All Physicians Are Not Created Equal: How to Fix Medicine's Two-Party System

Imagine there is a committee of politicians made up of 24 republicans and 5 democrats. Their job is to decide a politician's salary—for democrats and republicans—and decisions are made by majority rule. Which party do you think would have the highest salary?

Much like American politics, doctors have a two-party system. It's the Primary Care Party versus the Specialist Party. For the past 20 years, the specialists have been pummeling the primary cares. In 1991, the AMA formed an expert committee called the RUC in response to a Congressional mandate to provide recommendations to the Center for Medicare & Medicaid Services (CMS) on the worth of every visit and procedure a doctor can perform. CMS then accepts, rejects, or modifies these recommendations and effectively places a dollar amount on the thousands of codes doctors use to get reimbursed. CMS sets the standard. Private insurers then use these standards to decide how much they reimburse physicians in their own networks.

At the tip of this convoluted payment pyramid lies the RUC, composed of 29 physicians, each representing the 29 specialties. Five of them are primary care doctors. Majority rules. It is the reason our nation's doctors practice quantity medicine, not quality medicine.

Our current health-care malaise is the result of the federal government making policy around recommendations from specialists who are looking out for their own, while ignoring the needs of a highly functioning system. The backbone of an efficient, cost-effective health-care system relies upon a strong primary care workforce to manage the common problems and refer for help in managing complex and rare problems. Other countries in the world that rank far better than the U.S. in medical services have about 75% generalists and 25% specialists. The U.S. is exactly opposite: 75% of our doctors are specialists. And about 94% of graduating physicians in America chose a specialty over primary care last year.

Med students, while inexperienced, aren't dumb. They follow the money and the lifestyle. There are two vastly different worlds available to them: Start at $80,000, work 60 hours a week on the eight-minute visit hamster wheel, drive a Toyota, and play on the public golf course; Or specialize, and start at $250,000, work 40 hours a week, spend 30 minutes with each patient, and enjoy the newest BMW and country club membership.

The primary care docs in America have been virtually eliminated by the Specialist majority. We, as a nation, are just starting to feel the hurt this is causing. The feds may soon mandate insurance coverage for us all, but there are so few primary care docs around that we won't be able to use our new insurance. Most of these new insurance plans will be micro-managed primary care gatekeeper-type policies. The ERs will be flooded because primary care won't be available. The cost of health care will skyrocket. And the waits to see a doctor will trump Massachusetts' 52-day wait.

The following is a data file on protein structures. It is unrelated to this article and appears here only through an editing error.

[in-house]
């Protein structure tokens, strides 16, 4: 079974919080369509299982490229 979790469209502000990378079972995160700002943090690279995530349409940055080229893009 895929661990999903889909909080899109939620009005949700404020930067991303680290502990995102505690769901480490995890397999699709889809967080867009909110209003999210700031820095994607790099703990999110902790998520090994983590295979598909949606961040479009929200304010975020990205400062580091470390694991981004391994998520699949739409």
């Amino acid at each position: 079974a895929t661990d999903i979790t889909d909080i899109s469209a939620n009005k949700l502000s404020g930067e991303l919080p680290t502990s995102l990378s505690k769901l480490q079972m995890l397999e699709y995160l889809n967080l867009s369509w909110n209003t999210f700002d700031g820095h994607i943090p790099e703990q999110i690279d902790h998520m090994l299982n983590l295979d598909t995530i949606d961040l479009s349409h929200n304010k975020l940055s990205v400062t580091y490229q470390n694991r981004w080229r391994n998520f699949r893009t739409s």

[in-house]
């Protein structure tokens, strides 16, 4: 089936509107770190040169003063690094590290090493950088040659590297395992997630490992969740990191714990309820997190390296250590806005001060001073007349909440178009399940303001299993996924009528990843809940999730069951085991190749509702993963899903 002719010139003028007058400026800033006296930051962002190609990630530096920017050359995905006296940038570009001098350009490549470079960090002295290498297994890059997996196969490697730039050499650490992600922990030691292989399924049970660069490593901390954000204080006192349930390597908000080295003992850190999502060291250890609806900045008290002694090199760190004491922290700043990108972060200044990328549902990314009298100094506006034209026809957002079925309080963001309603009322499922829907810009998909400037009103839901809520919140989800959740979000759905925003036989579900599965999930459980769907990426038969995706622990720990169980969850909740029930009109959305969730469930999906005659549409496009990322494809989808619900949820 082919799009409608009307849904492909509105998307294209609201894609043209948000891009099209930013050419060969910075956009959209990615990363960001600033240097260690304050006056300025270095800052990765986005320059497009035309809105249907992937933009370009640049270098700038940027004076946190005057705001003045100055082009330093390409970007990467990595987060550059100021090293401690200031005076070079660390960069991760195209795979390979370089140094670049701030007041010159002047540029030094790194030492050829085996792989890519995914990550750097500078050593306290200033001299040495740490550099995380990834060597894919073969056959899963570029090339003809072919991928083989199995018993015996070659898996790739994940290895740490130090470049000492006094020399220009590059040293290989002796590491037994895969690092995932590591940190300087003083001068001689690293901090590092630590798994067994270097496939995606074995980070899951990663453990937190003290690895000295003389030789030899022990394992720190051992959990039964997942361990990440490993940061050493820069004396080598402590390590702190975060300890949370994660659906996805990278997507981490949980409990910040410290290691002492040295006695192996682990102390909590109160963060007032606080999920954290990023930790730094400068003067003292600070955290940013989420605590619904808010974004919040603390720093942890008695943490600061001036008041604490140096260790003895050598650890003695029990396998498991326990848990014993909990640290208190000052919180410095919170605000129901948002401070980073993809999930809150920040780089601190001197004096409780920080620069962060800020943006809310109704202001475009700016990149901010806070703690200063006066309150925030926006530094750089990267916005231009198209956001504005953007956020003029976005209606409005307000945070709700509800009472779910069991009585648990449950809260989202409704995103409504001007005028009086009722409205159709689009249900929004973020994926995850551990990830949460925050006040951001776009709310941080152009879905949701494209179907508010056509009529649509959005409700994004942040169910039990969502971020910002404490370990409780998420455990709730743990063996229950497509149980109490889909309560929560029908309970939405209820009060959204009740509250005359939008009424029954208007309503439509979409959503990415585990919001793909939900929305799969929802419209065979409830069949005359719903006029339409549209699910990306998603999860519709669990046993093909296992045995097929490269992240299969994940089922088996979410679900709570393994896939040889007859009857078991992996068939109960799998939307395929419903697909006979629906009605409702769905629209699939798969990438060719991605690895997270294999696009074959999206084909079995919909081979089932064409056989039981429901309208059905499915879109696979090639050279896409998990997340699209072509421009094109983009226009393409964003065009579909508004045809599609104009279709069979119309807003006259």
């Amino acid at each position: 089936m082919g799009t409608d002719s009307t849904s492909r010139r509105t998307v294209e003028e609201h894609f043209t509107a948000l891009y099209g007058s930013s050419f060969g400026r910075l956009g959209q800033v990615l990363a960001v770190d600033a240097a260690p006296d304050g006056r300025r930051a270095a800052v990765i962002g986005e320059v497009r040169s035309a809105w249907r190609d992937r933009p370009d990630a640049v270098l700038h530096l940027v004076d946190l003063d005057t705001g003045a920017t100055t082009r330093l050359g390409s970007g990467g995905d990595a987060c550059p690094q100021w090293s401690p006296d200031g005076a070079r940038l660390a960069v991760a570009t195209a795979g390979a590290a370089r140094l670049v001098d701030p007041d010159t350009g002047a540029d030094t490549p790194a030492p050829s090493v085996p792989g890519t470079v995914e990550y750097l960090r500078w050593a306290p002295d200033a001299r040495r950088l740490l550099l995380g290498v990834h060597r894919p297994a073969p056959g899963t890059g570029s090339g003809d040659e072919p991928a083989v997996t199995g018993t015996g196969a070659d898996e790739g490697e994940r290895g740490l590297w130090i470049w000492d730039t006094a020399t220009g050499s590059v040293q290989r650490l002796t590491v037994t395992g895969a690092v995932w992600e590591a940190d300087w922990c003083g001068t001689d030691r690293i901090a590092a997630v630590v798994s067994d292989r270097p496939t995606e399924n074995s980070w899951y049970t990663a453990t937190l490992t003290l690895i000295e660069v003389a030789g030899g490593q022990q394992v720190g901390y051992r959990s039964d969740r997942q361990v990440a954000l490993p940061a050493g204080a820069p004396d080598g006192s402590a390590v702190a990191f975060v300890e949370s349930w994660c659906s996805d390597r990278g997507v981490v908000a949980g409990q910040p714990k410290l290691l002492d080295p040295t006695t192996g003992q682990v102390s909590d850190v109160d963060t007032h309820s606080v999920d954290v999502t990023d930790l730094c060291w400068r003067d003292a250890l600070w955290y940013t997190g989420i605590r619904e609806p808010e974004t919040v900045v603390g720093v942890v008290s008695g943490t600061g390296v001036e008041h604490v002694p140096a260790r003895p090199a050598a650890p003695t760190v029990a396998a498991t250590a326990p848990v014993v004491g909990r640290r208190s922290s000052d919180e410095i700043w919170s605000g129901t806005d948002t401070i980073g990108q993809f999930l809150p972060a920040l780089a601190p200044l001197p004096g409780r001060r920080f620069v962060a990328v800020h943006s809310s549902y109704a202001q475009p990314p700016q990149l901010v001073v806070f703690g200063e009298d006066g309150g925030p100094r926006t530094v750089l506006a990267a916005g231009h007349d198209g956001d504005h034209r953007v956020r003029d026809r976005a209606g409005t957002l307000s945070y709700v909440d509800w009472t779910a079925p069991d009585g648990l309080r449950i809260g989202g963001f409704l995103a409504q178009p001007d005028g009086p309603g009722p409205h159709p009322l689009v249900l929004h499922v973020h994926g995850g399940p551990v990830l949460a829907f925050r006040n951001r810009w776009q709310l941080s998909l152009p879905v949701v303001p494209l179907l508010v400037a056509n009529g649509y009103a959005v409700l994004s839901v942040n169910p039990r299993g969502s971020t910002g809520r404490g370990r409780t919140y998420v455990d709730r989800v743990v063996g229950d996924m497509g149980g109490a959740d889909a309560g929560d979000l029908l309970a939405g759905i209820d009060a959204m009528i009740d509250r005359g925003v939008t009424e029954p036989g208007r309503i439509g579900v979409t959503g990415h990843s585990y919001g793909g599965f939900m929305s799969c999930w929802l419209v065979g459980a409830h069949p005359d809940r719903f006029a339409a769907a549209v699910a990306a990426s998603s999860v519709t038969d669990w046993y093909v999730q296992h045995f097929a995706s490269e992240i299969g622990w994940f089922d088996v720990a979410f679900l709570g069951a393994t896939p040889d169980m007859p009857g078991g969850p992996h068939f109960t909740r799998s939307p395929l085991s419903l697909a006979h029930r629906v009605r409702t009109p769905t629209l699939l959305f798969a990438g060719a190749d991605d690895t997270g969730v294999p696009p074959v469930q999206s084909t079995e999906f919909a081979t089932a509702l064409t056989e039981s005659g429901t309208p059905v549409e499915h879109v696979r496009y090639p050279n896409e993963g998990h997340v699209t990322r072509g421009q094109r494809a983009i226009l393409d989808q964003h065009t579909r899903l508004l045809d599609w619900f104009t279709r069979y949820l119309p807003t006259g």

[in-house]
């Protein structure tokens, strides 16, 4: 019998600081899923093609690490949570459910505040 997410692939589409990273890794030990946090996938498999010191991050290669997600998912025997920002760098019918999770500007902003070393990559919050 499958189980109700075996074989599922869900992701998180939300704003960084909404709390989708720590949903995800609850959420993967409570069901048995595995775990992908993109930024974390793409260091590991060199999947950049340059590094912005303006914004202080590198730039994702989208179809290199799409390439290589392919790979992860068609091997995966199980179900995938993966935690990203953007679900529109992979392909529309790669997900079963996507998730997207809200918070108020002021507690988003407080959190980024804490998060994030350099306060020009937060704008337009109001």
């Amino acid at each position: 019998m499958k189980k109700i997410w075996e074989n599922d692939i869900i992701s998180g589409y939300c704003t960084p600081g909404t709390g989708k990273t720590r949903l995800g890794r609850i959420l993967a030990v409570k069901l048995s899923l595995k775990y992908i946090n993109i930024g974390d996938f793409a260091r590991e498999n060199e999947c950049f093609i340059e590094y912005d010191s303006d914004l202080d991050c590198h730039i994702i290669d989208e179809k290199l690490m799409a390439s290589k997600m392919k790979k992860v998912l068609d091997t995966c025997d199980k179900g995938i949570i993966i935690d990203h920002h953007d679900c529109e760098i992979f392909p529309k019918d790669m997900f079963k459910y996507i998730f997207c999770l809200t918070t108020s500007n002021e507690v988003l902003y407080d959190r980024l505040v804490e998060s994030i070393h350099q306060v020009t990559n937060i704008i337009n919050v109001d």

The Obama administration has three proposals—increase the number of medical students, use more physician's assistants and nurse practitioners, and expand the National Health Service Corps. None of these will work. They are all band-aids that won't stick for more than 30 seconds. Increasing the number of med students will simply increase the number of specialists driving BMWs. The American public still wants to see doctors, not PAs and NPs. The National Health Service Corp will offer generalists another low-paying option to practice in areas where no docs want to practice.

Reversing the effects of the RUC will take 20 years, and a new generation of physicians. The first policy change needed to solve the primary care crisis is to remove the conflict of interest within the RUC. It should either be staffed with health policy experts, or with 75% generalists and 25% specialists. If that happened today, twenty years from now our actual physician workforce would reflect what's needed. Unfortunately, this would also be the beginning of the health-care war. We'll see lobbyists for specialists teamed up with the hospitals who profit massively from specialist care versus the lonely 25% of doctors who represent primary care fighting for equal pay, lifestyle, and a strong health-care system. I have a hunch which party is going to win this one. What are your thoughts, Hillary? Remember 1993?

Jay Parkinson is a physician who lives in Brooklyn, and the Chief Concept Officer at Myca. He saw that patients and doctors communicate very differently from how the health-care industry does, using the Internet and their iPhones. He soon had a functioning practice, incorporating his Web site and house calls with email, IM, SMS, video chat, and PayPal. This system was developed into an application wrapping up all of those empowering technologies into one powerful system—Hello Health. Parkinson and Hello Health were profiled in the Fast Company magazine article "The Doctor of the Future."

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